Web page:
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After the basic UI was down, I had to make at least some of the buttons clickable, particularly the ones that are responsible for ending a turn or issuing orders. This was not a hard task. But after this came adding a GUI system for pop-up menus, and I was dreading that job. I had been searching for tutorials and products on the GameMaker Marketplace for an in-game window system and other GUI elements, but this search bore little fruit. I ended up having to make a pop-up menu system myself. The end result worked, but in the end it will require that I create an object for every dialogue box or menu I need. I was hoping to have a more flexible system than that, but beggars can’t be choosers. And in the end, the menu system I came up with does work well and I learned in the process of creating it. Eventually, though, I will have to create a system for dialogue boxes, and I do not look forward to this.

What followed this was a landmark step in the game: the turn system. In my game, the player assigns orders to all his spies and expends all his resources to construct more silos or recruit more spies. (He is required to assign a mission to every spy and use every resource available. This is a conscious decision intended to prevent tactics of slowly building up a stockpile capable of carpet bombing the enemy, covering every inch of enemy territory with nukes. Since there is always a chance a captured spy will confess, a soft time limit is imposed. Avoiding spies altogether and building only silos would also result in disaster; so many silos would be built that the enemy will become spooked and launch a preliminary attack.) After the player has assigned all his resources, he may click the “Issue Orders” button and all the orders would be processed. This is done through a user-defined event that is triggered for all objects. Each object has code that will be run for this event that enacts orders and resets variables. This basically wraps up the player’s side of the turn system. All that is left is the AI’s side, which is considerably simpler.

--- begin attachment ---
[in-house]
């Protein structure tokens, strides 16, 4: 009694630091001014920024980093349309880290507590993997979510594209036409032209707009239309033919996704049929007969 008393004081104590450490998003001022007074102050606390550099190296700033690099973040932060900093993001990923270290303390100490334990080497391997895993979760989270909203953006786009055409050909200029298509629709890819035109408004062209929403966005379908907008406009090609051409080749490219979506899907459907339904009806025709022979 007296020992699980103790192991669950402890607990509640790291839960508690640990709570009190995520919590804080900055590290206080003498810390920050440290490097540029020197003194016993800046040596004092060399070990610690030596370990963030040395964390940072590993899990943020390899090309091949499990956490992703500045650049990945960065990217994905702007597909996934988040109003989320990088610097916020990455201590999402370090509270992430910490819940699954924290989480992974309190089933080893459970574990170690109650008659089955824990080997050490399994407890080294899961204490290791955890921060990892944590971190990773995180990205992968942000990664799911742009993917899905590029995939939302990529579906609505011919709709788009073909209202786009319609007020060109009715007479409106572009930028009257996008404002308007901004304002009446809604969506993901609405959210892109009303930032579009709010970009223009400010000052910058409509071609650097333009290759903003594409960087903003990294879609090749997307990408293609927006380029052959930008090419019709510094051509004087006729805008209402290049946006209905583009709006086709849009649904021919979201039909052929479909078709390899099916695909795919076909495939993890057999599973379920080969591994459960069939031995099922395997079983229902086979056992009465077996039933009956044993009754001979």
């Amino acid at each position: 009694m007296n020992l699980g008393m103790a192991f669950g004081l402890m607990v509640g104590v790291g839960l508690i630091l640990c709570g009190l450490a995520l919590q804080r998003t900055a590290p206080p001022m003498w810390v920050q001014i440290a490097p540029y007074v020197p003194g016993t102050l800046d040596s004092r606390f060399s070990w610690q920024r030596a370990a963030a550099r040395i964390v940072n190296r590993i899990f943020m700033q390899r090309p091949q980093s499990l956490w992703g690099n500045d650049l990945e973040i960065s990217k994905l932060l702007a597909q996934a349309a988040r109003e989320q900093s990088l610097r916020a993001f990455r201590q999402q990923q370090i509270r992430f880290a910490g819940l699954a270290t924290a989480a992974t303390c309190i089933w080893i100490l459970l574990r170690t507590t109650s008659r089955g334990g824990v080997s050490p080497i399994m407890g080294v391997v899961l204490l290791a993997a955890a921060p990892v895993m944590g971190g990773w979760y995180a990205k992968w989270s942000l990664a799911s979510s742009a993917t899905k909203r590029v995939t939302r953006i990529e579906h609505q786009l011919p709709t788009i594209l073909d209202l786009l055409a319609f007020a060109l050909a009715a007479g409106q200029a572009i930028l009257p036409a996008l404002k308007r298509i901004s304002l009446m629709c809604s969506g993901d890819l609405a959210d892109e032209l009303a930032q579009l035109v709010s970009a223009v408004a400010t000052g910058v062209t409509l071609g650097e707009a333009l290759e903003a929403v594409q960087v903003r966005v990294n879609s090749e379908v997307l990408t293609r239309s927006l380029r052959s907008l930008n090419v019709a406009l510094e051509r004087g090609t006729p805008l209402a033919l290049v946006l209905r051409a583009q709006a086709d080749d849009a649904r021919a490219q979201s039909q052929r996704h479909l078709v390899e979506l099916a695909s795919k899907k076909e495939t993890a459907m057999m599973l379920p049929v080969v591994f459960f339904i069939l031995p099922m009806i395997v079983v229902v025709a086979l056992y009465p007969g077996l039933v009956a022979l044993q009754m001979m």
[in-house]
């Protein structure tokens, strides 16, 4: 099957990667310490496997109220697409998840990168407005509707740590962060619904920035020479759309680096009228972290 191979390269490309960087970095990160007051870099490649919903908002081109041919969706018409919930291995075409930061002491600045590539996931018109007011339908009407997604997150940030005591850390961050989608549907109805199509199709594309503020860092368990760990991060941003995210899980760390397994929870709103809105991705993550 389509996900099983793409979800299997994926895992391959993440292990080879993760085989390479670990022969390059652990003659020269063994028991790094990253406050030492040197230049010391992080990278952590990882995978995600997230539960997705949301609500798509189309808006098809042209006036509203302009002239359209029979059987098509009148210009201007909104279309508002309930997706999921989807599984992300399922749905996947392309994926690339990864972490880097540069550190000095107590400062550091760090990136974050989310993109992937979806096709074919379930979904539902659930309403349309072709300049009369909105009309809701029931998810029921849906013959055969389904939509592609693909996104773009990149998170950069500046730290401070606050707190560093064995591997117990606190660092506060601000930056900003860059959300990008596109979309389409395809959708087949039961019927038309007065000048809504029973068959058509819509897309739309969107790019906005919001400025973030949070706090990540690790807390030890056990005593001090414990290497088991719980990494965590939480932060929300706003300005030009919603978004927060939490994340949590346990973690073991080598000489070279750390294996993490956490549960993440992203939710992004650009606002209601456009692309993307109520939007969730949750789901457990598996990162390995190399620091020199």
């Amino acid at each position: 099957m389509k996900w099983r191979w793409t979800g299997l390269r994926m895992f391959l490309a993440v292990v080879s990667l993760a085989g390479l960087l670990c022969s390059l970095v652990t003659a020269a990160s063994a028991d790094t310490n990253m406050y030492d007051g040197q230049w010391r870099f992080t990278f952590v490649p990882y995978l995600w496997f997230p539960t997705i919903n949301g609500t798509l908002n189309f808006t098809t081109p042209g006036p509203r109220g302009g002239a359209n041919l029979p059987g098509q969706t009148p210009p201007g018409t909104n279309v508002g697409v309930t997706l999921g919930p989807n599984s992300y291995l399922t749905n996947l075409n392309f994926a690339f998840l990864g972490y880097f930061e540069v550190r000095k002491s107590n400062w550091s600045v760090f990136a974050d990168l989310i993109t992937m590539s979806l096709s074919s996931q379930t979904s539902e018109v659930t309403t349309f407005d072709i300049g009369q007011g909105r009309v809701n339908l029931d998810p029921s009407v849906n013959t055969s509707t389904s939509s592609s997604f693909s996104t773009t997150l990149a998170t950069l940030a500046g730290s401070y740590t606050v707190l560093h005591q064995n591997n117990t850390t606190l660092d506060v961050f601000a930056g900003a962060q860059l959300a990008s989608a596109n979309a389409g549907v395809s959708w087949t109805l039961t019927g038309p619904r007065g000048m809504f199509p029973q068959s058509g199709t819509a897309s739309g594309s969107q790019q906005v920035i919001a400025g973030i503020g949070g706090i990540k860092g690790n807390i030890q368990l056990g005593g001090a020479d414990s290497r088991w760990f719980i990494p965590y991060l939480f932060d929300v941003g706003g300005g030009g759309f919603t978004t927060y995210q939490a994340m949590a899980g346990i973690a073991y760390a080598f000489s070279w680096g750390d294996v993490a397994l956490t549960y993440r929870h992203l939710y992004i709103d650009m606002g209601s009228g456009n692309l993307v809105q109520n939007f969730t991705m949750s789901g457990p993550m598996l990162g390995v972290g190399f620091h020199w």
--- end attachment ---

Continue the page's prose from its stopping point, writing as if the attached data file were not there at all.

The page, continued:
Cormania turns photo Cormania4_zpsoyyukupl.gif

The last job of the week was developing the different spy missions. The search mission was already present and took no effort to add. The counter-intelligence system was also trivial. But the investigate mission challenged me for days. The fact that the player selects which area of belief to refine means that this mission cannot act like any other mission I had designed. The player needs to be able to see which area of belief he will be selecting and the game needs to actually act on this information and give the player a chance to select the silo. This required some rethinking of how things are done in the game for other elements. I am getting close to getting this system finished, but there is still work to do.

Cormania Investigate photo Cormania5_zpsspnjmecc.gif
The progress on the game has been good. The commitment to spending an hour every day on it forces me to overcome roadblocks and prevent procrastination (at least in terms of procrastinating for days; I still only make these games later in the evening). At this pace, I would not be surprised if a working prototype is ready by the end of next week. But I make no promises.